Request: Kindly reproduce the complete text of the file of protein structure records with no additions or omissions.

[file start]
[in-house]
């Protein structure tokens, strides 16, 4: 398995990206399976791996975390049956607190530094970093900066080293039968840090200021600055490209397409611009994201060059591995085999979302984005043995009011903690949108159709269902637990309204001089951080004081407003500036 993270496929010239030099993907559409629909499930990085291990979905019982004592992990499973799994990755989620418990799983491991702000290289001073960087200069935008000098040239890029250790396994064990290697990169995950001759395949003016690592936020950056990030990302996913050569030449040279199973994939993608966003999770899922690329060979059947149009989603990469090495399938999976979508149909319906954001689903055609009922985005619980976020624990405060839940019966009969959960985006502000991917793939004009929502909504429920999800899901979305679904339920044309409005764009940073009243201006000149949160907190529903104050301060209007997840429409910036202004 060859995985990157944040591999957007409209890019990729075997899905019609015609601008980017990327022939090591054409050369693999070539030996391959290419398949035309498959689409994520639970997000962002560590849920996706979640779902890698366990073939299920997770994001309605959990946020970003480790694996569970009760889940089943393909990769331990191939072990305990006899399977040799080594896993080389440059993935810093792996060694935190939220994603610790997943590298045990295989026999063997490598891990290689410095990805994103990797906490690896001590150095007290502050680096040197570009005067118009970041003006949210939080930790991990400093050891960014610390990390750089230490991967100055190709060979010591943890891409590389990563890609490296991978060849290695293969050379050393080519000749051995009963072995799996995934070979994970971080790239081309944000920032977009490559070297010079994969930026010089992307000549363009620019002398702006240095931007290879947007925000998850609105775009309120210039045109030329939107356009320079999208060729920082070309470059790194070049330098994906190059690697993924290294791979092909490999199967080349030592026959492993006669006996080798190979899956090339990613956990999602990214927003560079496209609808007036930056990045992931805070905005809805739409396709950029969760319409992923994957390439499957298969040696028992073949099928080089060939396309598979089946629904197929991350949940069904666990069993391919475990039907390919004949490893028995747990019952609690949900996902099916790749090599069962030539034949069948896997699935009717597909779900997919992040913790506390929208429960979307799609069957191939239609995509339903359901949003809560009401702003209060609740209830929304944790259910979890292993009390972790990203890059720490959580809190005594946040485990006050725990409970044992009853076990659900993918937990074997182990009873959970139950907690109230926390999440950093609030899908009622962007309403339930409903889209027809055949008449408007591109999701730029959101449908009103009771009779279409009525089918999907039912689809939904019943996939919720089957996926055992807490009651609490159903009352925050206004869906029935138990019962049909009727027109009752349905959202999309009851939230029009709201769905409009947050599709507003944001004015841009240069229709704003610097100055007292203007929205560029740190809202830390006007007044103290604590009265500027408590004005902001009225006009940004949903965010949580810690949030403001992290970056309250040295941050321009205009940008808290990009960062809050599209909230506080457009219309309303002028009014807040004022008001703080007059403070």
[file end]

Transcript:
[in-house]
């Protein structure tokens, strides 16, 4: 398995990206399976791996975390049956607190530094970093900066080293039968840090200021600055490209397409611009994201060059591995085999979302984005043995009011903690949108159709269902637990309204001089951080004081407003500036 993270496929010239030099993907559409629909499930990085291990979905019982004592992990499973799994990755989620418990799983491991702000290289001073960087200069935008000098040239890029250790396994064990290697990169995950001759395949003016690592936020950056990030990302996913050569030449040279199973994939993608966003999770899922690329060979059947149009989603990469090495399938999976979508149909319906954001689903055609009922985005619980976020624990405060839940019966009969959960985006502000991917793939004009929502909504429920999800899901979305679904339920044309409005764009940073009243201006000149949160907190529903104050301060209007997840429409910036202004 060859995985990157944040591999957007409209890019990729075997899905019609015609601008980017990327022939090591054409050369693999070539030996391959290419398949035309498959689409994520639970997000962002560590849920996706979640779902890698366990073939299920997770994001309605959990946020970003480790694996569970009760889940089943393909990769331990191939072990305990006899399977040799080594896993080389440059993935810093792996060694935190939220994603610790997943590298045990295989026999063997490598891990290689410095990805994103990797906490690896001590150095007290502050680096040197570009005067118009970041003006949210939080930790991990400093050891960014610390990390750089230490991967100055190709060979010591943890891409590389990563890609490296991978060849290695293969050379050393080519000749051995009963072995799996995934070979994970971080790239081309944000920032977009490559070297010079994969930026010089992307000549363009620019002398702006240095931007290879947007925000998850609105775009309120210039045109030329939107356009320079999208060729920082070309470059790194070049330098994906190059690697993924290294791979092909490999199967080349030592026959492993006669006996080798190979899956090339990613956990999602990214927003560079496209609808007036930056990045992931805070905005809805739409396709950029969760319409992923994957390439499957298969040696028992073949099928080089060939396309598979089946629904197929991350949940069904666990069993391919475990039907390919004949490893028995747990019952609690949900996902099916790749090599069962030539034949069948896997699935009717597909779900997919992040913790506390929208429960979307799609069957191939239609995509339903359901949003809560009401702003209060609740209830929304944790259910979890292993009390972790990203890059720490959580809190005594946040485990006050725990409970044992009853076990659900993918937990074997182990009873959970139950907690109230926390999440950093609030899908009622962007309403339930409903889209027809055949008449408007591109999701730029959101449908009103009771009779279409009525089918999907039912689809939904019943996939919720089957996926055992807490009651609490159903009352925050206004869906029935138990019962049909009727027109009752349905959202999309009851939230029009709201769905409009947050599709507003944001004015841009240069229709704003610097100055007292203007929205560029740190809202830390006007007044103290604590009265500027408590004005902001009225006009940004949903965010949580810690949030403001992290970056309250040295941050321009205009940008808290990009960062809050599209909230506080457009219309309303002028009014807040004022008001703080007059403070």